FARMINGTON — When David Eppich first spoke to the San Juan College student government in 2005, the first question the students asked was when the college would build residential housing on campus.
"I'm going, 'Oh. Let me find out," said Eppich, the college's vice president of student services.
Continuing a discussion started nearly 30 years ago, officials at the college are now determining the feasibility of building residential housing on the Main Campus on College Boulevard.
Eppich said the college is about 18 months to 2 years into the current project, and it has progressed further than other attempts in the past.
But there is still a lot of work to do before college board members take any action.
"When you are putting 20 or 30 million bucks into capitalization, and it's going to be there for 30 or 40 years, it's a good idea to take your time and evaluate it," Eppich said.
Eppich gave an informational presentation on the project to the Farmington City Council during a work session Tuesday morning, giving councilors notice and information about the studies college staff are conducting.
"When you say, 'I'm going to put up 300 or 400 apartments in the city of Farmington, that doesn't go unnoticed,'" Eppich said.
Utilities were discussed, along with safety and traffic concerns.
"The council definitely appreciated being informed as part of the (college's) diligence," said City Manager Rob Mayes. "Their process seems to be very thorough and comprehensive."
Student interest has not been an issue with the project.
The most recent feasibility study, conducted by The Scion Group for the college, included a student survey. In the survey, 95 percent of 205 full-time students indicated they wanted to live on campus, and 91 percent believed housing is important in attracting future students.
The feasibility study was conservative, Eppich said, and did not include the use of housing units for summer conferences and potential lease agreements for oil and gas businesses that bring employees to the School of Energy for training.
In the study, Scion recommended pursuing single student housing that is more suite- and apartment-based because the older dormitory style -- students sharing a small room and community showers -- is less desirable in today's market.
The rental rate charged for the college's residential housing would be less than the rent in Farmington's rental market, Eppich said. And that's a key factor in currently pursuing the project.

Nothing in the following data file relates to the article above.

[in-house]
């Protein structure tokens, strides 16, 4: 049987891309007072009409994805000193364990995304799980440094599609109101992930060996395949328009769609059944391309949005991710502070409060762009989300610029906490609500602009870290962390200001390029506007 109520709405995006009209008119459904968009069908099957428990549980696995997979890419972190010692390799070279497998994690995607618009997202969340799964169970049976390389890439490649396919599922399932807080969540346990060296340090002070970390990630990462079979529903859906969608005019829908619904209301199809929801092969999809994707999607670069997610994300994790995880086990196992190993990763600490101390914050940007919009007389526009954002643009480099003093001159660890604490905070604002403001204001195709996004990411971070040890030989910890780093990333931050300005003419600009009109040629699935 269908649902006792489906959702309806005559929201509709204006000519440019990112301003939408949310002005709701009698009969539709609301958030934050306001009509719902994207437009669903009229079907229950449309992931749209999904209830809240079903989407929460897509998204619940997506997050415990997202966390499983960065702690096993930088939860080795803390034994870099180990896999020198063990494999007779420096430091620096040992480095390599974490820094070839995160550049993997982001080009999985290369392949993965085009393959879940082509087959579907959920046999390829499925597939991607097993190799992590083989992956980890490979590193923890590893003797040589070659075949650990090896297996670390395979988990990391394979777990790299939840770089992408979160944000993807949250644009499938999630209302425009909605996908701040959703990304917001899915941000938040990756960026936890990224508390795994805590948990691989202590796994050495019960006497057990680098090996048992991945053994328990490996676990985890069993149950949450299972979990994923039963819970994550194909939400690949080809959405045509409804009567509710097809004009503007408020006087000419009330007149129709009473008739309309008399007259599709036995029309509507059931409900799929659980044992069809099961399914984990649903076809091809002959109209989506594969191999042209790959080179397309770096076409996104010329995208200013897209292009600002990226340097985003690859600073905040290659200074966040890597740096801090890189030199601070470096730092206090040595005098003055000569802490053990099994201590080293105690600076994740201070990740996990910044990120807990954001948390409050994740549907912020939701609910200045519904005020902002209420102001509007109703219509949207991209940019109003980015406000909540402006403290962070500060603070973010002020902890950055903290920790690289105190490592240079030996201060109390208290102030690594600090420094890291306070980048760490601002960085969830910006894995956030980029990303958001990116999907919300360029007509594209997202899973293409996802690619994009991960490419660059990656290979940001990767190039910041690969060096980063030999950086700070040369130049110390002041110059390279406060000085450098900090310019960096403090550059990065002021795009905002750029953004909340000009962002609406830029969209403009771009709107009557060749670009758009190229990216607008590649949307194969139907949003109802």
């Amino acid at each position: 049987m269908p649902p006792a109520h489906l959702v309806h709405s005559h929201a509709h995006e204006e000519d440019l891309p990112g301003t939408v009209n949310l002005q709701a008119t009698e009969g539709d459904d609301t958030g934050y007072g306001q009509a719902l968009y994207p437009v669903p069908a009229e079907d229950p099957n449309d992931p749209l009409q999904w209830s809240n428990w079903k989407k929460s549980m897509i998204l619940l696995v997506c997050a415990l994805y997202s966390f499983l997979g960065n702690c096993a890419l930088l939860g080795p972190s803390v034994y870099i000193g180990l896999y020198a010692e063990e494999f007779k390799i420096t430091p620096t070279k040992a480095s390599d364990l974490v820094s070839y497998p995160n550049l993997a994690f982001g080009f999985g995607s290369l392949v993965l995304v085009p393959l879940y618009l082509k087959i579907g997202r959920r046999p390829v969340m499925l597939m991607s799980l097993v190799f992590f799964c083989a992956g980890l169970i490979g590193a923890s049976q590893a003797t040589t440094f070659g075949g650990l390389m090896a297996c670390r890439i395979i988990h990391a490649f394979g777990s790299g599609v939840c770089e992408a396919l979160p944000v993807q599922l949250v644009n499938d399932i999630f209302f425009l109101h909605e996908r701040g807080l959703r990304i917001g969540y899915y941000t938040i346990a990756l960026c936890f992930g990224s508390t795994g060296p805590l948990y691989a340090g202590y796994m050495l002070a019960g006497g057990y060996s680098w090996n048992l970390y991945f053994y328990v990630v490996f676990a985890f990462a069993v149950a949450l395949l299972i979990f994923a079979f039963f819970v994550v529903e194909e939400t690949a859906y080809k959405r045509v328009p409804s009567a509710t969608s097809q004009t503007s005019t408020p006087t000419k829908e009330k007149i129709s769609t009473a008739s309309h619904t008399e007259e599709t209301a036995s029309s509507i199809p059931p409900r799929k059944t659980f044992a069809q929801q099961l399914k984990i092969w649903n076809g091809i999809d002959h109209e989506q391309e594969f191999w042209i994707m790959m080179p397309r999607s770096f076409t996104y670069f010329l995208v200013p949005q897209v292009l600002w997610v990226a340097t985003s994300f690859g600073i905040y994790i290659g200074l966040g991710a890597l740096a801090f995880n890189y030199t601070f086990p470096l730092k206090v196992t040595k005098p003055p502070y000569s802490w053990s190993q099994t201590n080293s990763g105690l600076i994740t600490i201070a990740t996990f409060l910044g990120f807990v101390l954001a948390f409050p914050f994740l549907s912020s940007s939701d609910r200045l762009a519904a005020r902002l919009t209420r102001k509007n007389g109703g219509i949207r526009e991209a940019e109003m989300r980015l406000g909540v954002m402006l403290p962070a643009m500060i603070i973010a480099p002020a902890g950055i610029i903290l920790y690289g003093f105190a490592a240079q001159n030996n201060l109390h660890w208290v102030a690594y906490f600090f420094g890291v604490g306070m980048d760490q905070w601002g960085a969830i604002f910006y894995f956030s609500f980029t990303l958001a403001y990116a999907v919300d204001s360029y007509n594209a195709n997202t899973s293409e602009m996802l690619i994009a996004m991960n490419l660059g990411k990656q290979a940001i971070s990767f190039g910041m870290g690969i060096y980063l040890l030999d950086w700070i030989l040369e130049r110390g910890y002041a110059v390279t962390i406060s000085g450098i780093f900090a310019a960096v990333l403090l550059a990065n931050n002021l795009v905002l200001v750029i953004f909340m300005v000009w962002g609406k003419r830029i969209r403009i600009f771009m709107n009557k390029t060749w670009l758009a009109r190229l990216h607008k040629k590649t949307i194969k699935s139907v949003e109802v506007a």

Eppich said another reason the residential housing conversation has been revisited is the location of the campus and its effect on the retention rate.
"A number of students travel great distances to come to school here," Eppich said. "When students have to commute longer distances, it becomes harder for them to complete their studies and attend college."
Chris Keating, student activities specialist, and members of student government said they know of students who travel long distances to attend classes and who have slept in their cars at night or on friends' couches in Farmington.
"When it comes down to it, we probably need some type of residential halls on the San Juan College campus," Keating said. "We have a lot of students that travel long distance to come here. The Farmington market (rental) price is high, not the best. It's a really good option for us to build dorms."
Student Body President Todd Carlson and Vice President Anthony Francis said there is definitely a need for some form of student housing.
"I think it could be a good thing," Francis said. "I know people that travel more than 50 miles and hardly have any money to go home."
On deck for Eppich is tackling the finances of the student housing project with a workshop for the college board members. The workshop will educate the board about options for financing such a project.
One option includes holding an election to get voters' approval to sell general obligation bonds. In that situation, the college would manage construction and operations once the housing is built. Another option would be to allow a company to handle all the operations of building and managing a residential hall, and San Juan College would lease the land to the company.
The time frame for all of those decisions is still loose.
"It's brand new here. It's never happened before. A lot of people here on campus have never worked on a campus with (student) housing," Eppich said. "The board makes the determination. We try and follow a process that makes sense and provides the right information so they can make educated decisions."